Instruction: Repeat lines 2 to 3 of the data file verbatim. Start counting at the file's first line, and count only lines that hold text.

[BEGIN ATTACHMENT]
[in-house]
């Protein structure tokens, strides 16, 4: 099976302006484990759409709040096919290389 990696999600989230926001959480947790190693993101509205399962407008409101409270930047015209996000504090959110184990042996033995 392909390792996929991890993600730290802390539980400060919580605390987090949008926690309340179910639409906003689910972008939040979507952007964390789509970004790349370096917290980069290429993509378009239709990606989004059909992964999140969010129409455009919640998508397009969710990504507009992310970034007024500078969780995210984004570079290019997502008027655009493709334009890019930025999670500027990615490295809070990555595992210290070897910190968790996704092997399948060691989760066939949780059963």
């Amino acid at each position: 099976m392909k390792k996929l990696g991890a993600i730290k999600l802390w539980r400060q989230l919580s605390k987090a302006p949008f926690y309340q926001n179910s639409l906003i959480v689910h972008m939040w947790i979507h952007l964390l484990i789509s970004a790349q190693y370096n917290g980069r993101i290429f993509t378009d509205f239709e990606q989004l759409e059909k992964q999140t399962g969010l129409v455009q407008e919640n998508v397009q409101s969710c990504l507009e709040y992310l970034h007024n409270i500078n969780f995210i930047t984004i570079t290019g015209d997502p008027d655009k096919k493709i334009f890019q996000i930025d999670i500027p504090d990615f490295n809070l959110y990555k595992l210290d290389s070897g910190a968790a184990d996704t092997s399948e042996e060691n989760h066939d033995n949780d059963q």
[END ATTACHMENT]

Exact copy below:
């Protein structure tokens, strides 16, 4: 099976302006484990759409709040096919290389 990696999600989230926001959480947790190693993101509205399962407008409101409270930047015209996000504090959110184990042996033995 392909390792996929991890993600730290802390539980400060919580605390987090949008926690309340179910639409906003689910972008939040979507952007964390789509970004790349370096917290980069290429993509378009239709990606989004059909992964999140969010129409455009919640998508397009969710990504507009992310970034007024500078969780995210984004570079290019997502008027655009493709334009890019930025999670500027990615490295809070990555595992210290070897910190968790996704092997399948060691989760066939949780059963």
């Amino acid at each position: 099976m392909k390792k996929l990696g991890a993600i730290k999600l802390w539980r400060q989230l919580s605390k987090a302006p949008f926690y309340q926001n179910s639409l906003i959480v689910h972008m939040w947790i979507h952007l964390l484990i789509s970004a790349q190693y370096n917290g980069r993101i290429f993509t378009d509205f239709e990606q989004l759409e059909k992964q999140t399962g969010l129409v455009q407008e919640n998508v397009q409101s969710c990504l507009e709040y992310l970034h007024n409270i500078n969780f995210i930047t984004i570079t290019g015209d997502p008027d655009k096919k493709i334009f890019q996000i930025d999670i500027p504090d990615f490295n809070l959110y990555k595992l210290d290389s070897g910190a968790a184990d996704t092997s399948e042996e060691n989760h066939d033995n949780d059963q």